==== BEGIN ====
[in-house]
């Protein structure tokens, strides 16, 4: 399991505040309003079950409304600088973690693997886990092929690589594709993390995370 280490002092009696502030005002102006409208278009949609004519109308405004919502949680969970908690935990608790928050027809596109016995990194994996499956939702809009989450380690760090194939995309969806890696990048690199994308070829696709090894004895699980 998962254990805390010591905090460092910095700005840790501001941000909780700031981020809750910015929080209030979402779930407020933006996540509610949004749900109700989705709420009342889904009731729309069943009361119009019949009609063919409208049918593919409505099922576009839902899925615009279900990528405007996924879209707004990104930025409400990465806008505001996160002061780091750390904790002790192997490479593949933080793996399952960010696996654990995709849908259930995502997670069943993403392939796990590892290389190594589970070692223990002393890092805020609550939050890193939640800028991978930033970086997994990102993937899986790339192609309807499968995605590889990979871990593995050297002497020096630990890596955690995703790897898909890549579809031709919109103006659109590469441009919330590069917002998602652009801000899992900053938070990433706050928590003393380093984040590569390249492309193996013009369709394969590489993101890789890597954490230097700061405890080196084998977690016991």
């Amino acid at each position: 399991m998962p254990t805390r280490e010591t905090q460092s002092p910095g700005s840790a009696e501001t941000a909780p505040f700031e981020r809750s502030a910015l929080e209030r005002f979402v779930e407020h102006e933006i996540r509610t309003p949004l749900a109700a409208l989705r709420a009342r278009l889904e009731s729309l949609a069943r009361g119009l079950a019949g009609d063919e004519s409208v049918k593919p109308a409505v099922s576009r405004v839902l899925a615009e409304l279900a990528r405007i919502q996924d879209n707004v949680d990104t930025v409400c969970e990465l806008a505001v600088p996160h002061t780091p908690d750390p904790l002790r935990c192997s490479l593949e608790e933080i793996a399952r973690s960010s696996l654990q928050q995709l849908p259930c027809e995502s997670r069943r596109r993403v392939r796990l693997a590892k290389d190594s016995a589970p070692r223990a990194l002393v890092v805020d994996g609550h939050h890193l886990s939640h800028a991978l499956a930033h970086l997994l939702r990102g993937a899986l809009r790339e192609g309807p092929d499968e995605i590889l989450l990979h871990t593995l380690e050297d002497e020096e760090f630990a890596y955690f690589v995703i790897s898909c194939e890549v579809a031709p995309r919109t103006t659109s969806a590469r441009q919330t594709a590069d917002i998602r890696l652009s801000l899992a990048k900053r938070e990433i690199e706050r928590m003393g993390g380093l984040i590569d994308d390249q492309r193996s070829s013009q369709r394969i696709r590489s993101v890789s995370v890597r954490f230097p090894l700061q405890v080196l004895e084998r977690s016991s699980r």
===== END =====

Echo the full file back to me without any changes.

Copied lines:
[in-house]
């Protein structure tokens, strides 16, 4: 399991505040309003079950409304600088973690693997886990092929690589594709993390995370 280490002092009696502030005002102006409208278009949609004519109308405004919502949680969970908690935990608790928050027809596109016995990194994996499956939702809009989450380690760090194939995309969806890696990048690199994308070829696709090894004895699980 998962254990805390010591905090460092910095700005840790501001941000909780700031981020809750910015929080209030979402779930407020933006996540509610949004749900109700989705709420009342889904009731729309069943009361119009019949009609063919409208049918593919409505099922576009839902899925615009279900990528405007996924879209707004990104930025409400990465806008505001996160002061780091750390904790002790192997490479593949933080793996399952960010696996654990995709849908259930995502997670069943993403392939796990590892290389190594589970070692223990002393890092805020609550939050890193939640800028991978930033970086997994990102993937899986790339192609309807499968995605590889990979871990593995050297002497020096630990890596955690995703790897898909890549579809031709919109103006659109590469441009919330590069917002998602652009801000899992900053938070990433706050928590003393380093984040590569390249492309193996013009369709394969590489993101890789890597954490230097700061405890080196084998977690016991």
């Amino acid at each position: 399991m998962p254990t805390r280490e010591t905090q460092s002092p910095g700005s840790a009696e501001t941000a909780p505040f700031e981020r809750s502030a910015l929080e209030r005002f979402v779930e407020h102006e933006i996540r509610t309003p949004l749900a109700a409208l989705r709420a009342r278009l889904e009731s729309l949609a069943r009361g119009l079950a019949g009609d063919e004519s409208v049918k593919p109308a409505v099922s576009r405004v839902l899925a615009e409304l279900a990528r405007i919502q996924d879209n707004v949680d990104t930025v409400c969970e990465l806008a505001v600088p996160h002061t780091p908690d750390p904790l002790r935990c192997s490479l593949e608790e933080i793996a399952r973690s960010s696996l654990q928050q995709l849908p259930c027809e995502s997670r069943r596109r993403v392939r796990l693997a590892k290389d190594s016995a589970p070692r223990a990194l002393v890092v805020d994996g609550h939050h890193l886990s939640h800028a991978l499956a930033h970086l997994l939702r990102g993937a899986l809009r790339e192609g309807p092929d499968e995605i590889l989450l990979h871990t593995l380690e050297d002497e020096e760090f630990a890596y955690f690589v995703i790897s898909c194939e890549v579809a031709p995309r919109t103006t659109s969806a590469r441009q919330t594709a590069d917002i998602r890696l652009s801000l899992a990048k900053r938070e990433i690199e706050r928590m003393g993390g380093l984040i590569d994308d390249q492309r193996s070829s013009q369709r394969i696709r590489s993101v890789s995370v890597r954490f230097p090894l700061q405890v080196l004895e084998r977690s016991s699980r």